In order for this distinction to help rescue the concept of ‘faith in God’, the above definition needs to be modified a bit:

Definition 3

Person P has faith in God

IF AND ONLY IF

(a) P believes that God exists,  AND

(b) P believes that God has various properties (divine attributes),  AND

(c) P believes that God has performed various actions,  AND

(d) any beliefs that P has about God’s properties or actions that are not implied by the concept of God are accepted by P because P believes that God has revealed those beliefs.

By dividing beliefs about God into two categories (those believed on the basis of arguments or evidence and those believed on the basis of divine revelation), it does appear that one can avoid the circular reasoning that Definition 2 required of people in order to have ‘faith in God’.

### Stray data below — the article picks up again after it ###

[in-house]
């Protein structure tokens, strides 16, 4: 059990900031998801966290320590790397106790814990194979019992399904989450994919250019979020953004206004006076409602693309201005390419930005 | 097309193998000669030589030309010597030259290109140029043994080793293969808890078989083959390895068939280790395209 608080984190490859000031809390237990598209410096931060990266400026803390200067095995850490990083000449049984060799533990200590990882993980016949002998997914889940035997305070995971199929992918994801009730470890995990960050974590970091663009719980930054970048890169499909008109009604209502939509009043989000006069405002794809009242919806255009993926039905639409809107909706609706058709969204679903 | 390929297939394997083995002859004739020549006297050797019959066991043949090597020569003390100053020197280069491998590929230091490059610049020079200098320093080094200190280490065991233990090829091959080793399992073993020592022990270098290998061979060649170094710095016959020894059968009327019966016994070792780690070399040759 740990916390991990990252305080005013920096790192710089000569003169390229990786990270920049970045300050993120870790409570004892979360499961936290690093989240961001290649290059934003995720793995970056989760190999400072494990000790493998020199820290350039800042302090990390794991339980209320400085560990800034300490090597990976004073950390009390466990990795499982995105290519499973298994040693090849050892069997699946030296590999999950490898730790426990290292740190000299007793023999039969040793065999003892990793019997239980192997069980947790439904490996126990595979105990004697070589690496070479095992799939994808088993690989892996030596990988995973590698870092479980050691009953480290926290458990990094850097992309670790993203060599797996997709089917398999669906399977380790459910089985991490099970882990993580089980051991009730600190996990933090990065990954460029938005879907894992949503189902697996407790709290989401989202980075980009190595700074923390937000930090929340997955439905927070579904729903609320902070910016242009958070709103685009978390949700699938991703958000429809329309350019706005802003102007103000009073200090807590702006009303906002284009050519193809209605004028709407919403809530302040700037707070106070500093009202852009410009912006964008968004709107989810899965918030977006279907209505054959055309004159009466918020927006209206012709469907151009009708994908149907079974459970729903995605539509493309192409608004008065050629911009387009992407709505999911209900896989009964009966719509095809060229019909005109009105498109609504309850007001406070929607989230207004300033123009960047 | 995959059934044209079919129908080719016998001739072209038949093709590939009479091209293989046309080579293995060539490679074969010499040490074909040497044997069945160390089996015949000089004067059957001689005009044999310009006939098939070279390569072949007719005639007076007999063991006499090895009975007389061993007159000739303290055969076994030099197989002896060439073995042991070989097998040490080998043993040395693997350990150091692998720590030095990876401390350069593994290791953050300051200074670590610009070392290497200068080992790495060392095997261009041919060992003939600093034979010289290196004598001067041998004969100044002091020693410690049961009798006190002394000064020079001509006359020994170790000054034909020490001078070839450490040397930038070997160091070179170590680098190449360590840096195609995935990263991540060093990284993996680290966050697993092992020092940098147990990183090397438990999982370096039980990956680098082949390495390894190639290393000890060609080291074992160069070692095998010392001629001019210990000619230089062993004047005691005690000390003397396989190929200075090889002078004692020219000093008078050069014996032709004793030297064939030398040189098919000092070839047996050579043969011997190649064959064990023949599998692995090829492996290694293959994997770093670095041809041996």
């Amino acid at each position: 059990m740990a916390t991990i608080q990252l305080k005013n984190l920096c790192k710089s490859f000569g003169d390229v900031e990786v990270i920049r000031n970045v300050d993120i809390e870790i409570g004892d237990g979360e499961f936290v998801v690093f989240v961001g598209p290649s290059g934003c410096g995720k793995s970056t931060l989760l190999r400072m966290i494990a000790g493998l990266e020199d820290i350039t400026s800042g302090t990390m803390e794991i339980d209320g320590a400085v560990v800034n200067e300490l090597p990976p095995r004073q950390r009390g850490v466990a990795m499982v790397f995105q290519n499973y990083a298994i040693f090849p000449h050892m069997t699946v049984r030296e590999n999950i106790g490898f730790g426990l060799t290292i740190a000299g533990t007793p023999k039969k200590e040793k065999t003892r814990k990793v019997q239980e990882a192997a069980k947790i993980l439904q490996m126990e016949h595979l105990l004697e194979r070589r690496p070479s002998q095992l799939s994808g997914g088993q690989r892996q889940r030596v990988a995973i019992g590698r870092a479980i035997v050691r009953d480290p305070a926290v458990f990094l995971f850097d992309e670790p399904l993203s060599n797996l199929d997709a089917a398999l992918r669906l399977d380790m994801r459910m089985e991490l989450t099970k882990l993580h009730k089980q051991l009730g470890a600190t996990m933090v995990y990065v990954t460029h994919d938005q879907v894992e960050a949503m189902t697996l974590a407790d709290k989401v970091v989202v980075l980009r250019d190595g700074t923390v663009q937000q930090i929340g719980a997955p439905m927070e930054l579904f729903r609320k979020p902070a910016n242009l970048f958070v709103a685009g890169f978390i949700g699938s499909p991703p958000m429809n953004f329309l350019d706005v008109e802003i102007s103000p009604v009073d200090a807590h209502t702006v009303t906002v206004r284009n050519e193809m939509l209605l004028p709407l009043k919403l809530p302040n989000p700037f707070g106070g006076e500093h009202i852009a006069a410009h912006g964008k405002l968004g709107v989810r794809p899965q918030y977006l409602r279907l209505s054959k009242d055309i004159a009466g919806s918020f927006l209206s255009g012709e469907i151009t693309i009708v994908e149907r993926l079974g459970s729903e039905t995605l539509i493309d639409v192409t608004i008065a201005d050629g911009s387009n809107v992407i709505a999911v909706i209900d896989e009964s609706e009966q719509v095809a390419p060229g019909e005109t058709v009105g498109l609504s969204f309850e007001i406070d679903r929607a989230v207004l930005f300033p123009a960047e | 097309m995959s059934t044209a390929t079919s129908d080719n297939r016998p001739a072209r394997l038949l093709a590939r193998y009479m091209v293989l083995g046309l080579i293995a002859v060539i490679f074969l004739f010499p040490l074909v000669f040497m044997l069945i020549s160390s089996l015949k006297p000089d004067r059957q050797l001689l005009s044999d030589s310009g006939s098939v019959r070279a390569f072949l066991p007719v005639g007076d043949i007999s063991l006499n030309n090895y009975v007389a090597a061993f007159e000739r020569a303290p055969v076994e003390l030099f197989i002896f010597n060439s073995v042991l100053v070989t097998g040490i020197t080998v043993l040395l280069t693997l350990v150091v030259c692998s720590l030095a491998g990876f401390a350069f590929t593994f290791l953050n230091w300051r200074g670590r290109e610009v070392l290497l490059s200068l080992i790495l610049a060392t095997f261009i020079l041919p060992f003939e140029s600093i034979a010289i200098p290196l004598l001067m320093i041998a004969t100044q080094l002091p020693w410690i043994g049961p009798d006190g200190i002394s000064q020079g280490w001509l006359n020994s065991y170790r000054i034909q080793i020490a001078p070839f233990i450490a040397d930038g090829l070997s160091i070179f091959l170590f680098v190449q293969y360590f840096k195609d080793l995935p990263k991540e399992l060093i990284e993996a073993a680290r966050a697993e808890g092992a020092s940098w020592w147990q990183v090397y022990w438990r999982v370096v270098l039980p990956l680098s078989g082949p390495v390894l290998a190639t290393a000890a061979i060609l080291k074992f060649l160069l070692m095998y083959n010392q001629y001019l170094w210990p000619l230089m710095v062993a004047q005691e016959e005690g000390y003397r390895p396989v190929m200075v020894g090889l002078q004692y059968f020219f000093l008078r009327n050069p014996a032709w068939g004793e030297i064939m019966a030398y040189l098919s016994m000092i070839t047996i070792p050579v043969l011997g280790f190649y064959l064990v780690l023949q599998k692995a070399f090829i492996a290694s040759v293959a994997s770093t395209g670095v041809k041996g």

However, the reason why some properties and actions are built into the concept of God is, generally, because those properties and actions are the most important and significant ones, from a religious point of view.  Therefore, it appears that beliefs about God accepted on the basis of divine revelation will, in general, be beliefs that are less important and less significant than the beliefs about God that are accepted on the basis of arguments or reasons.  This seems to give reason the primary role in the concept of ‘faith in God’ and to give divine revelation a secondary and less important role in the concept of ‘faith in God’.